I set out yesterday in search of Swedish artists – about whom I was impressively ignorant – and of five interpretation pointers I could write about here (see yesterday’s post).
It turns out that are not five pointers today. Just one big five times over – Take time to enjoy the things you love. Inspire, delight and and educate yourself before you try to do it for anyone else.
Those of us who work so hard and think( and write) so much about how the relationship between people and their natural/human heritage works need sometimes just to feel it. Yesterday I did that.
It reminded me that there is in the heart of what we do, at least for the right people at the right time, potential for magic and an alchemy that feels like pure love. There is also serendipity.
On the previous day we had seen international art, today we wanted a more local focus.
We decided to start at the Thiel Galley, an Arts and Crafts house (we have a rather soft spot for them too) which we knew had a collection of mainly Swedish paintings (plus several by Munch) from the turn of the 19/20 centuries. It was a beautiful bus ride through the parkland of Djurgarden, the greenest of the Stockholm islands. We felt happy
that we were doing ‘our thing’, seeking out the places that really appealed to us. The first two days of our visits were for the ‘must sees’, this was for serendipity, discovery and relaxation. This feels to me like a typical visitor journey albeit spread over a longer time scale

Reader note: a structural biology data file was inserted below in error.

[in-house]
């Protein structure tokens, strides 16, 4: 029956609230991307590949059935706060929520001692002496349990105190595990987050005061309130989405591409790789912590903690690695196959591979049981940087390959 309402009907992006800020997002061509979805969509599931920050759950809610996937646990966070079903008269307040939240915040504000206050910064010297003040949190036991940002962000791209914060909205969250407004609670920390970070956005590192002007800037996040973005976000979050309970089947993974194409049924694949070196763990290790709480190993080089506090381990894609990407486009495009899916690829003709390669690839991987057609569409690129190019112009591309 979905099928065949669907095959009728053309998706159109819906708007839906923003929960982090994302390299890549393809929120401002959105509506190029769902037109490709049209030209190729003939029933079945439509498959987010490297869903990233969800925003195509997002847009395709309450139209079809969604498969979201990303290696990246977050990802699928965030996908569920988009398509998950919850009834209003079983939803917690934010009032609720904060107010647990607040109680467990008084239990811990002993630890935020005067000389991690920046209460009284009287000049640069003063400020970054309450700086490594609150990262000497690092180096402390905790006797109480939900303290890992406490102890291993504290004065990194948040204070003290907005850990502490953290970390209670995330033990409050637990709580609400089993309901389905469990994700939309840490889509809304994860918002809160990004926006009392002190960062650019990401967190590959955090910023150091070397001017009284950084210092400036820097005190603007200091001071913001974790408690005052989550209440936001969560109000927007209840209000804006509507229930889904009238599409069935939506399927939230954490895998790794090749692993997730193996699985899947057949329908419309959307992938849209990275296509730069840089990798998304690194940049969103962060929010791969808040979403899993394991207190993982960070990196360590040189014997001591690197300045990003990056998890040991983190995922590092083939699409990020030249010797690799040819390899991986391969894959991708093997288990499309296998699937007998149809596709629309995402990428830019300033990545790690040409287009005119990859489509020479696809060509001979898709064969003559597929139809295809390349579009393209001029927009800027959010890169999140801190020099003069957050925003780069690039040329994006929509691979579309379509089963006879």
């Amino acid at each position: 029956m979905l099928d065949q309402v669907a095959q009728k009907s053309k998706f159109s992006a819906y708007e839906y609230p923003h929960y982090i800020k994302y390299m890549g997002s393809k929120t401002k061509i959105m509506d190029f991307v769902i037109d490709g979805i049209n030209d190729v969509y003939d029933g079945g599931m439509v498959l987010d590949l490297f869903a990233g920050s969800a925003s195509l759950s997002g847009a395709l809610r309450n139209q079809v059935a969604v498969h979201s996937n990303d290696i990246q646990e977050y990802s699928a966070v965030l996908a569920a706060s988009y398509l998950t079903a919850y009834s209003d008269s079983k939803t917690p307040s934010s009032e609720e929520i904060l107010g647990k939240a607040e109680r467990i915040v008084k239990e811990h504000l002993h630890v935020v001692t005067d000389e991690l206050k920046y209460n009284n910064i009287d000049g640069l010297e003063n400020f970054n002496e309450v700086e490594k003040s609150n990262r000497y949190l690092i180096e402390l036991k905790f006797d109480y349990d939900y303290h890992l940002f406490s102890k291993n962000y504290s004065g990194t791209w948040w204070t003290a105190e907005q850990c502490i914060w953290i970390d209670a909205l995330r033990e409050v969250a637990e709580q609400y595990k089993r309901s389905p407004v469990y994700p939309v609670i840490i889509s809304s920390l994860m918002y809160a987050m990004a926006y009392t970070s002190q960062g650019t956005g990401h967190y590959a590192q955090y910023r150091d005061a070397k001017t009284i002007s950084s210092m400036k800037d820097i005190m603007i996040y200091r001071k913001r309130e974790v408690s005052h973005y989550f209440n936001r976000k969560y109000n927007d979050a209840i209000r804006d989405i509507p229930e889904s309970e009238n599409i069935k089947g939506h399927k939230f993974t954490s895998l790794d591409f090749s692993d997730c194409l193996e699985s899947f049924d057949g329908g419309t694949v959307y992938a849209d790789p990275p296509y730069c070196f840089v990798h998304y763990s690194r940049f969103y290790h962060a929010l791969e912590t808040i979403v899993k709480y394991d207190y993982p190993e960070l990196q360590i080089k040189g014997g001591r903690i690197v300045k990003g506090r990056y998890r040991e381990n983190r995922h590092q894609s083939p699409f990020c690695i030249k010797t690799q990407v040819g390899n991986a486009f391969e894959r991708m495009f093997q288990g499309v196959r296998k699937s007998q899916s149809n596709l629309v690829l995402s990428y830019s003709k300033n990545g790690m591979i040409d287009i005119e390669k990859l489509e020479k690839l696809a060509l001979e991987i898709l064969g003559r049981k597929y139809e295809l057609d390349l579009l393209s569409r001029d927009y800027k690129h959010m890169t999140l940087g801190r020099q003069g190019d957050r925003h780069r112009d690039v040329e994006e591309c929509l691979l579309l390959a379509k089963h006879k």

We had a lovely lunch in a simple elegant room (that’s Arts and Crafts for you) and set off to see the ‘Stockholm Now exhibition’ which hung contemporary fashion photography alongside paintings from the core collection. It sounded rather unpromising I thought and decided I would ignore the photographs. In fact it was a brilliant concept, fantastically executed that made us appreciate again the art and skill of curating and hanging an exhibition.
By this time we were quite excited. We had passed the postcard rack in the way to the admissions desk and had spotted a couple of Bruno Liljefors. An art historian friend had introduced us to the work of this wildlife artist who is almost unknown ( except to wildlife artists) in the UK. (Our friend’s dream is to arrange an exhibits of his work – I hope she succeeds.) We had loved it but apart from three or four paintings had only seen reproductions. We had forgotten Liljefors was Swedish.
We rushed off to see the paintings in this exhibition.
They were stunning. We stared at them for ages. We lost ourselves in the light on the water, the ducks coming out of the dark, the eagles, the eiders, the colours, the brushwork. The vision.
Reproductions are only whispers and echoes. The real thing has the power of goshawks killing grouse, morning in the forest, moonlit marshes.
We went back to the entrance desk and talked to the clearly knowledgable woman on the desk about our excitement and Liljefors. We asked where we could see more. As per usual she told us we had just missed a major exhibition – but that the Prins Eugens Waldermarsudde a half hour walk away had an exhibition of Liljefors in combination with contemporary Swedish wildlife photography. So off we went.
On the way the heavens opened. By the time we arrived at the galley we were soaked to skin. Happily they let us in. There were four rooms of Liljefors painting. We were transported. (The wildlife photography was wonderful too.)
At the end of the day someone tweeted ‘you can’t create inspiration, you can only woo it.’ Yesterday inspiration wooed us.